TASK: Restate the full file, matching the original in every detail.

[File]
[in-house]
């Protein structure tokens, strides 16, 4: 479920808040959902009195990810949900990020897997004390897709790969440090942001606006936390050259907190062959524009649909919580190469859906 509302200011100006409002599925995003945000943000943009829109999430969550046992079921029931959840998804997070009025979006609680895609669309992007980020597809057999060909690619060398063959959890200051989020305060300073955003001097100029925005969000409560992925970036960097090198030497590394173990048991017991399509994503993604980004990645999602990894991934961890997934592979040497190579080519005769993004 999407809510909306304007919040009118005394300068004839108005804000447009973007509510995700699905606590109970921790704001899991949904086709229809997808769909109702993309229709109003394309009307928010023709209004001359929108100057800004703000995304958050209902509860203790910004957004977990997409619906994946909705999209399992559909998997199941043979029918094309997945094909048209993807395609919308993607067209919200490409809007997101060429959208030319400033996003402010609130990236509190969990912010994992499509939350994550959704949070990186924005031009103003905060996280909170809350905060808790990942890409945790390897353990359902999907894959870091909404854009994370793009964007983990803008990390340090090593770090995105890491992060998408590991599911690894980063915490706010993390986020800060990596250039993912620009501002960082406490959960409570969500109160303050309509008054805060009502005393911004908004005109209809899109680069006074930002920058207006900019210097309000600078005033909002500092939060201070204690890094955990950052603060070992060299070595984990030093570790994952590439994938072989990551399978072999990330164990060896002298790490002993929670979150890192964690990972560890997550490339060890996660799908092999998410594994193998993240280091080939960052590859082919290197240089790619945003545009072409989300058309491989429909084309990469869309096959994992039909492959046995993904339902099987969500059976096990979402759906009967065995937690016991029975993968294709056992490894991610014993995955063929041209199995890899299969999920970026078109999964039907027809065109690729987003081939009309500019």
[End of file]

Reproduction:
[in-house]
């Protein structure tokens, strides 16, 4: 479920808040959902009195990810949900990020897997004390897709790969440090942001606006936390050259907190062959524009649909919580190469859906 509302200011100006409002599925995003945000943000943009829109999430969550046992079921029931959840998804997070009025979006609680895609669309992007980020597809057999060909690619060398063959959890200051989020305060300073955003001097100029925005969000409560992925970036960097090198030497590394173990048991017991399509994503993604980004990645999602990894991934961890997934592979040497190579080519005769993004 999407809510909306304007919040009118005394300068004839108005804000447009973007509510995700699905606590109970921790704001899991949904086709229809997808769909109702993309229709109003394309009307928010023709209004001359929108100057800004703000995304958050209902509860203790910004957004977990997409619906994946909705999209399992559909998997199941043979029918094309997945094909048209993807395609919308993607067209919200490409809007997101060429959208030319400033996003402010609130990236509190969990912010994992499509939350994550959704949070990186924005031009103003905060996280909170809350905060808790990942890409945790390897353990359902999907894959870091909404854009994370793009964007983990803008990390340090090593770090995105890491992060998408590991599911690894980063915490706010993390986020800060990596250039993912620009501002960082406490959960409570969500109160303050309509008054805060009502005393911004908004005109209809899109680069006074930002920058207006900019210097309000600078005033909002500092939060201070204690890094955990950052603060070992060299070595984990030093570790994952590439994938072989990551399978072999990330164990060896002298790490002993929670979150890192964690990972560890997550490339060890996660799908092999998410594994193998993240280091080939960052590859082919290197240089790619945003545009072409989300058309491989429909084309990469869309096959994992039909492959046995993904339902099987969500059976096990979402759906009967065995937690016991029975993968294709056992490894991610014993995955063929041209199995890899299969999920970026078109999964039907027809065109690729987003081939009309500019």